Letters to the Editor
Letter: chronic obstructive pulmonary disease is a comorbidity for peptic ulcer bleeding
Article first published online: 16 OCT 2012
© 2012 Blackwell Publishing Ltd
Alimentary Pharmacology & Therapeutics
Volume 36, Issue 10, pages 990–991, November 2012
How to Cite
Lai, S.-W. and Liao, K.-F. (2012), Letter: chronic obstructive pulmonary disease is a comorbidity for peptic ulcer bleeding. Alimentary Pharmacology & Therapeutics, 36: 990–991. doi: 10.1111/apt.12061
- Issue published online: 16 OCT 2012
- Article first published online: 16 OCT 2012
- Manuscript Accepted: 10 SEP 2012
- Manuscript Received: 8 SEP 2012
A recent cohort study demonstrated that, after controlling for possible confounding factors, patients with chronic obstructive pulmonary disease (COPD) had a 1.9-fold risk of developing peptic ulcer bleeding (95% CI: 1.73–2.17).
In contrast, in a case–control study using the UK-based General Practice Research Database, COPD was not associated with peptic ulcer (OR = 1.24, 95% CI = 0.92–1.66). However, smoking and corticosteroid use, two well-established risk factors for peptic ulcer bleeding, could not be completely addressed in Huang et al. study.
Smoking is a well-known risk factor for COPD, but the authors reported that approximately 25–45% of COPD patients never smoked. However, the smoking prevalence is high in Taiwan (46.8% in men and 4.3% in women). We therefore estimate the proportion of smokers to be about 25.7–35.1% among men with COPD in Huang et al. study. Because of an inherent limitation of Taiwan National Health Insurance database, smoking could not be included for further analysis.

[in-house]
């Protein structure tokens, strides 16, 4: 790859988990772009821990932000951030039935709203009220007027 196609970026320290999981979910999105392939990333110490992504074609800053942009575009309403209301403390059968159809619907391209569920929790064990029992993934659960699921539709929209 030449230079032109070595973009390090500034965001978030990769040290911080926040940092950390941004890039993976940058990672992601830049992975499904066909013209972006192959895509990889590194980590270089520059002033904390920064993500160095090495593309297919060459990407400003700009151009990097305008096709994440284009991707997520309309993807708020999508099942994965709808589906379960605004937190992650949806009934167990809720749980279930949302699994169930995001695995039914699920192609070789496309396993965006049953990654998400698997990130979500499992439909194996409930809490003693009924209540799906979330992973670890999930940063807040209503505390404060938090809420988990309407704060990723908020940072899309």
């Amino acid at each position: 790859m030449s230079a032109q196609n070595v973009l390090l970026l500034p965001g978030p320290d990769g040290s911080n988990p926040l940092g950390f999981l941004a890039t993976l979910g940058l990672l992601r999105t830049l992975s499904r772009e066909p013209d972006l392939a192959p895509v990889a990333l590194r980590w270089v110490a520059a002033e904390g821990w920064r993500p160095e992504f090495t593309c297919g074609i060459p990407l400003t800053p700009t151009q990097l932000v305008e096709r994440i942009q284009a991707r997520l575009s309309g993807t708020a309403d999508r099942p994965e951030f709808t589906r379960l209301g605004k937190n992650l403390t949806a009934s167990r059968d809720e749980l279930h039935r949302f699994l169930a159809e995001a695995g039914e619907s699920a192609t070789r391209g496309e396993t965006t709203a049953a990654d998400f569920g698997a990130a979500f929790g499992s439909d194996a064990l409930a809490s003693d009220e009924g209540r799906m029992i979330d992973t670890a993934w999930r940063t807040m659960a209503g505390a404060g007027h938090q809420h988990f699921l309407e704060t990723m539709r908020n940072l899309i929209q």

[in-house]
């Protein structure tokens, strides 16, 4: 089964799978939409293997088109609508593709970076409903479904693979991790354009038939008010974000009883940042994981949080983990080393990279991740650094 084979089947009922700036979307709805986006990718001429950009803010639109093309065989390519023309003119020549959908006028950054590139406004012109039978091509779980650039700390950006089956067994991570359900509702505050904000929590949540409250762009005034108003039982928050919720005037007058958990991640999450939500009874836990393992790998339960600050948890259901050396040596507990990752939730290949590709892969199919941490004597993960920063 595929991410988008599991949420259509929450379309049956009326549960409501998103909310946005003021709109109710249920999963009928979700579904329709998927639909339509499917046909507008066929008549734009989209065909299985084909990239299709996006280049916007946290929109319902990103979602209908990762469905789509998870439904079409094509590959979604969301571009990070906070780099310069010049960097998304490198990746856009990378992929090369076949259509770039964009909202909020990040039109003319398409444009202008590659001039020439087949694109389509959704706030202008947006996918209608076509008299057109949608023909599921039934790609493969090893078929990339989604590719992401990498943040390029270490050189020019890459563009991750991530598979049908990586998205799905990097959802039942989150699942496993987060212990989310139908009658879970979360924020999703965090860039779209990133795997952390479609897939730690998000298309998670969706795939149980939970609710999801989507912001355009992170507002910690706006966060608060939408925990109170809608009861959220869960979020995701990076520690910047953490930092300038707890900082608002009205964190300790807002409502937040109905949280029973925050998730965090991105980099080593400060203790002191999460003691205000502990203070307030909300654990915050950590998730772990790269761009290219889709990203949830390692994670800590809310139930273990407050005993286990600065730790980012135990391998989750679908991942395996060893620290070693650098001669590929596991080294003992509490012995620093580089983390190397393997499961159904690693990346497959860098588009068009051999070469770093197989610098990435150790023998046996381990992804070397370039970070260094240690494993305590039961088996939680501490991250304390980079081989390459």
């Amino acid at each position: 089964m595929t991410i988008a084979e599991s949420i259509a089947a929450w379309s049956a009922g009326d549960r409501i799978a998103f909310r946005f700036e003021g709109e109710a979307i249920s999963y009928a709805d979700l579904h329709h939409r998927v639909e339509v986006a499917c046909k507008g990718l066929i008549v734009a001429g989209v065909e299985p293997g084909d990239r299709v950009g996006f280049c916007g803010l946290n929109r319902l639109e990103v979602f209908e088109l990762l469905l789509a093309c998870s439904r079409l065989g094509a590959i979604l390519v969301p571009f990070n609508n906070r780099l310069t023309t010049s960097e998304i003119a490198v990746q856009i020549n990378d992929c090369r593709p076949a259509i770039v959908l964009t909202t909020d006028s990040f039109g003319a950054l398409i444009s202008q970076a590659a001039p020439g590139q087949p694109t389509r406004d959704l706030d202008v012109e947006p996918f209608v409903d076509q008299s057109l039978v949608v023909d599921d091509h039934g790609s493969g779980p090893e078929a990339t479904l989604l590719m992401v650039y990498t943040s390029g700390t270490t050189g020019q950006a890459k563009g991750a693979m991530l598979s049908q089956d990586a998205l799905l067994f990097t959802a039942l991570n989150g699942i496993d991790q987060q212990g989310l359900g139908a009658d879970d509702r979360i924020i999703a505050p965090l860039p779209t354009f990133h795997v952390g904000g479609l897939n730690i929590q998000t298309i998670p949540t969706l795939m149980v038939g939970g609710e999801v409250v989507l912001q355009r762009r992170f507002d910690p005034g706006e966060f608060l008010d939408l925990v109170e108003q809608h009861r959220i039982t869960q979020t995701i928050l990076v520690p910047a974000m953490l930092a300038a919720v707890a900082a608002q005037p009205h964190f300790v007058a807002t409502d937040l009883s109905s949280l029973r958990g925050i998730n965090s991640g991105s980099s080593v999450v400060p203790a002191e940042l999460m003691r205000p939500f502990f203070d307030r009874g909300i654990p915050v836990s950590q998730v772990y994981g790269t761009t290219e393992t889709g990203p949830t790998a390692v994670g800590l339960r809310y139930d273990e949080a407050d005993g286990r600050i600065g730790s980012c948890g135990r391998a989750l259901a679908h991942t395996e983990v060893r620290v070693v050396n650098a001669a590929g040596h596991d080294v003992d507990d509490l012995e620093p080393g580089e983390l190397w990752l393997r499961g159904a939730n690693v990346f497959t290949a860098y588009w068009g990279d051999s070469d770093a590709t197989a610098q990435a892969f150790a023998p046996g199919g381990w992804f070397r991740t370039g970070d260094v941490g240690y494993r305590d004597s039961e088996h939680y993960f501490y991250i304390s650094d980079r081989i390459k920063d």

Oral systemic or inhaled corticosteroids are commonly prescribed drugs for treating COPD patients. In this study, only 6.2% of COPD patients had ever used corticosteroids. We think that this number could be underestimated, which may be why corticosteroid use did not reach statistical significance (HR = 1.06, 95% CI = 0.85–1.33). Moreover, other treatments used could not be shown in over 90% of COPD patients in Huang et al. study.
Because of a lack of comprehensive data about smoking and corticosteroid use, whether COPD has an absolute effect on peptic ulcer bleeding or a relative effect mediated by smoking and corticosteroid use could not be determined. In our opinion, COPD could only be regarded as a comorbid condition at present, not a risk factor for peptic ulcer bleeding. Thus, more prospective studies with COPD subjects who do not smoke are required to definitively elucidate this issue.
Declaration of personal and funding interests: None.